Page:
It looks like World/Inferno Friendship Society might be in the middle of some tough times. Composed of an ever revolving cast of miscreants and sounding like a cross between prohibition jazz and the Dead Kennedys, World/Inferno has forged a name for itself through explosive live shows and a wry disdain for authority. But, while their earlier albums were filled with joyous odes to thievery, flipping off cops, and just generally being a gleeful rascal, the new tunes that have been popping up live and on the net seem to have a more somber tone.
Instead of being chased by cops through a restaurant's kitchen, the characters in the new songs have their backs against the walls. Instead of chewing out former lovers, they lament that they will never see each other again. But are things really that bad or is the band just tugging at our heart strings to see the effect? Recently, Punknews interviewer John Gentile chatted with World/Inferno's lead singer Jack Terricloth to get the scoop on the group's new LP, how the fight against capitalism is going, and why the group has lost so many members as of late.
What's the story with the new album?
The name of the new record is The Anarchy and the Ecstasy. The title comes from a [William Butler] Yeats poem. It's funny, because the poem was written 150 years ago, but it seems to be about me. Even though every day you fall, you always get up again. It seems very very appropriate. We're still on Chunksaah and it will come put on Hallowmas. [Halloween]
What's the upcoming album sound like?
Our new record is very, very bluegrass. Celtic music is very, very bluegrass. That is just how things developed. Actually, it almost is bluegrass since I'm playing guitar. Lucky, who has left the band, is a wonderful guitar player- I would never be able to do what he does. But now, our piano player is totally going off. There are lot more female singers on this record. Less guitar solos has given us a lot more room for the other parts of the band to branch out.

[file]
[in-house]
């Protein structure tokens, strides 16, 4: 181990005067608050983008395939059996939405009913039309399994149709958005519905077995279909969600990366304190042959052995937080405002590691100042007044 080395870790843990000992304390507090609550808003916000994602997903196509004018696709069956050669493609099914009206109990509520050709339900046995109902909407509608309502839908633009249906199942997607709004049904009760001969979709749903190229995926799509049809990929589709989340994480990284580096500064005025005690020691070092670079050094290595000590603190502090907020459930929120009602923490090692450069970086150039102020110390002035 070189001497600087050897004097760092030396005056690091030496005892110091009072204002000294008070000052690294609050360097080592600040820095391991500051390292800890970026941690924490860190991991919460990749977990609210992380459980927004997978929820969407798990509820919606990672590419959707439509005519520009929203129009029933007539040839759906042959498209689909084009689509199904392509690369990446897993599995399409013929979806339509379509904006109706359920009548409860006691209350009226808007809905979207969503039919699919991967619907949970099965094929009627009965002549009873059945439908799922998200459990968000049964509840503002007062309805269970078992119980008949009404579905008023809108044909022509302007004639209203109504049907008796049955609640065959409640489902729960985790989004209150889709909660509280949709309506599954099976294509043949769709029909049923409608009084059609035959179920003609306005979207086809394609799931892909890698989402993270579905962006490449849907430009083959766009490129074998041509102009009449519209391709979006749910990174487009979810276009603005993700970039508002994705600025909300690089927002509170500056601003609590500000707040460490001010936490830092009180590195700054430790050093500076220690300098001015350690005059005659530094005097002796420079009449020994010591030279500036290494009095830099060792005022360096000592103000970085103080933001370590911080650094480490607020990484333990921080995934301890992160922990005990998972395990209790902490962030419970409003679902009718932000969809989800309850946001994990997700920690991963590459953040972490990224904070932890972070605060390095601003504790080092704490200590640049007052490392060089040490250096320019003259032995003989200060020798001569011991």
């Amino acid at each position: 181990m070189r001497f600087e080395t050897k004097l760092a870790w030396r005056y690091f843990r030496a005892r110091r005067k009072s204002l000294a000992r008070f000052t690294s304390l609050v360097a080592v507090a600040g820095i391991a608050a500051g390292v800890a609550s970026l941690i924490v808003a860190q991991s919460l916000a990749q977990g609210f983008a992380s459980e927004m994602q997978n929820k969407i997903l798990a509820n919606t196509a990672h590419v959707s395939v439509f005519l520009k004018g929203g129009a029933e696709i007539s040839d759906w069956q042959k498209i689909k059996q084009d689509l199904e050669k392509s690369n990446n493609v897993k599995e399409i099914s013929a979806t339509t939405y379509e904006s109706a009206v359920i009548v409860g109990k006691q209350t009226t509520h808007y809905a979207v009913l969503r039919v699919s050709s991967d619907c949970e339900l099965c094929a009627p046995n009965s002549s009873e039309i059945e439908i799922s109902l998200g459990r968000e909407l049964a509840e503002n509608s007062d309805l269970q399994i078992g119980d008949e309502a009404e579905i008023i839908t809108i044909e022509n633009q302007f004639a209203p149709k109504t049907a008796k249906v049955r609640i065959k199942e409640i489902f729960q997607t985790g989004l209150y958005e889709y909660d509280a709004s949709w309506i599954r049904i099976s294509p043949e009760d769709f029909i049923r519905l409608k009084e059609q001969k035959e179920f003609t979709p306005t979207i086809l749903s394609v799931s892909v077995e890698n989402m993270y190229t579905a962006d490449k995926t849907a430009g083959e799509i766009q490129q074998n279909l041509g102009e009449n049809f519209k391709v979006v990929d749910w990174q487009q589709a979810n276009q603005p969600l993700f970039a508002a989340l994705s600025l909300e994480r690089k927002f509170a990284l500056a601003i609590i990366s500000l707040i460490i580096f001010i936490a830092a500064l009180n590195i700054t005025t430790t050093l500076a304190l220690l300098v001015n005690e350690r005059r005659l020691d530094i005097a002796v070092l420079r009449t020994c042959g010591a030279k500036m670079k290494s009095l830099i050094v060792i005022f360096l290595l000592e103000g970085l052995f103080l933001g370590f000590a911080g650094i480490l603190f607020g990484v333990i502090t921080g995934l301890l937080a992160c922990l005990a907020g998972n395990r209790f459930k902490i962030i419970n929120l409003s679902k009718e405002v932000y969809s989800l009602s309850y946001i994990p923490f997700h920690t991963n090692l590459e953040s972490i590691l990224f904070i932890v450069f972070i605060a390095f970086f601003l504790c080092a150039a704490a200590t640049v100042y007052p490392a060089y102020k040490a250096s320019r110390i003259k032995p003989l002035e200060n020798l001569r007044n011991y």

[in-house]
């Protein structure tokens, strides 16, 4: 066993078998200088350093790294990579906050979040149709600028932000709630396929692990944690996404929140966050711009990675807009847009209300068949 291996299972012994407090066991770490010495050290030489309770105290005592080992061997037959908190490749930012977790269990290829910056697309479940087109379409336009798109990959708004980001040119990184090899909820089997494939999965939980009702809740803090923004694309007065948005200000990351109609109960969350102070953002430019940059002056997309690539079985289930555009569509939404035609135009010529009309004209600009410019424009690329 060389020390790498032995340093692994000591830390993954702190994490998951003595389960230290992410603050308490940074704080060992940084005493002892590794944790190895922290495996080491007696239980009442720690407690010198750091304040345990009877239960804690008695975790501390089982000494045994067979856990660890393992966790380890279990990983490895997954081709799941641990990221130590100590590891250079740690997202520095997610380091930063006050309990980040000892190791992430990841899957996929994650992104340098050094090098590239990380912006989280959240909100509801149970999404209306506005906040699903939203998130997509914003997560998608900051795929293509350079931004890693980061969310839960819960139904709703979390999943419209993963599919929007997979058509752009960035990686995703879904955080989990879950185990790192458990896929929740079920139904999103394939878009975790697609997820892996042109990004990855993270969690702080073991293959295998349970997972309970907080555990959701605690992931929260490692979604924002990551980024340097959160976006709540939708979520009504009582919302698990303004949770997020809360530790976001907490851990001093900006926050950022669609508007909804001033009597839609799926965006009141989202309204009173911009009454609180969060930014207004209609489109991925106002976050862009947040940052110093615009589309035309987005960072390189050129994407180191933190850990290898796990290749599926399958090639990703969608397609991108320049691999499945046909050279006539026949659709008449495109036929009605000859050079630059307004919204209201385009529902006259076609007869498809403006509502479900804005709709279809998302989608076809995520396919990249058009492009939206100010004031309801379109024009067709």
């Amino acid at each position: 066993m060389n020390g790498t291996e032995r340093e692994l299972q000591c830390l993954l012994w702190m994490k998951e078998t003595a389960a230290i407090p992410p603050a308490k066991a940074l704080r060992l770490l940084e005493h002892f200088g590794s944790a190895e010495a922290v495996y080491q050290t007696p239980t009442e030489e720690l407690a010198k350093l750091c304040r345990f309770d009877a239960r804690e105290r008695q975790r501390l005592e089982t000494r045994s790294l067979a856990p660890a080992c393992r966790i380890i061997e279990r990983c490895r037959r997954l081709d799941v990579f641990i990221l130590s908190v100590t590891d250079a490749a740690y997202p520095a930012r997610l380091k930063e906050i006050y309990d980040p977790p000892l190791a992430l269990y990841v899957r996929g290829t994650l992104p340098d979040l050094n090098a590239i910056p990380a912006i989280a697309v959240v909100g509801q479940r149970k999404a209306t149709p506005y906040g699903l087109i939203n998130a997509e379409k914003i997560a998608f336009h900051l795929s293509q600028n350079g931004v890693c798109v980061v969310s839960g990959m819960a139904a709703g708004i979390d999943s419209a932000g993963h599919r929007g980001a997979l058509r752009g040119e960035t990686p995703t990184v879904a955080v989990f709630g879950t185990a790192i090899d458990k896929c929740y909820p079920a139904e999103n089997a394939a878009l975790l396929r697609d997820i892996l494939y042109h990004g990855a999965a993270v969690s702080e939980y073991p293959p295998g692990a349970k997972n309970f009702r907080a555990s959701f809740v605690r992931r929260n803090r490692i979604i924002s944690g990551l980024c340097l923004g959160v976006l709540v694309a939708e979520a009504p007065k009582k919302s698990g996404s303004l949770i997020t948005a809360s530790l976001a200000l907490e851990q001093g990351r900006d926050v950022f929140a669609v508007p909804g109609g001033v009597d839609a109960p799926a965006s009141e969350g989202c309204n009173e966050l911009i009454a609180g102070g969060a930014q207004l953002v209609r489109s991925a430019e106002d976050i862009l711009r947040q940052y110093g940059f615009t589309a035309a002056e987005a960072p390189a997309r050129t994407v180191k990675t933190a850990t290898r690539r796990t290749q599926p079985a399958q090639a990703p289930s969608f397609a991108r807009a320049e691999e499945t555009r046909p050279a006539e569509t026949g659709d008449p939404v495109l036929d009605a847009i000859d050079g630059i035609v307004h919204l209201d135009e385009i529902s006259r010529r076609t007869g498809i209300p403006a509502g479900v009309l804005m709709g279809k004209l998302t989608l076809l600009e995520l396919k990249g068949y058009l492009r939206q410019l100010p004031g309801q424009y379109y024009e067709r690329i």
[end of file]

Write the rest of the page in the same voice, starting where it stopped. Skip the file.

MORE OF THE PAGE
On the new album, there is a song called "Lean Time for Heroes". Why is it lean time for heroes?
I seem to be vaguely famous, but I am still stealing tips off tables. It's just very funny being in this position. People are interested in the music but the funds are running ever lower.
The new album is the only one to contain almost completely new material. Is that scary?
Oh no, it's fine. With Addicted to Bad Ideas, the album about actor Peter Lorre, we had many Peter Lorre things along the way. But, this is all new material. There are five new songs besides the ones on the demo that is floating around the internet.
Speaking of the demo, how do you feel about people sharing a demo of your stuff ahead of the release date?
Well, I'm sure our label would be pissed off. But you know, we give away things for free. I couldn't care less about the demos. Songs want to be free. Songs want you to whistle them! I don't do this for the money. There is no money. I do it for the art. But, yeah, I am probably losing the fight.
Last year, you did a stage show based on the Addicted to Bad Ideas album, with a full band, multi media elements, and set dressing. It reminded me of Pink Floyd's The Wall show, which was a huge critical success, but was a financial disaster. Was the Addicted to Bad Ideas show a success?
It was a success artistically, but there's no damn money in music! It paid our bills, while we were doing it. But, the producer asked me if we were ever going to pay him back. We said "No!" It was a great deal of fun. I'm glad we did art for art's sake.
It's hard for bands with three members to hit the road and not go broke. Your band has like 8 or 9 people. How the hell do you guys do it?
Everybody get tens bucks a day and fed. We all have real life jobs which we have to return to, which is a drag. But, When were on the road, we totally make it work.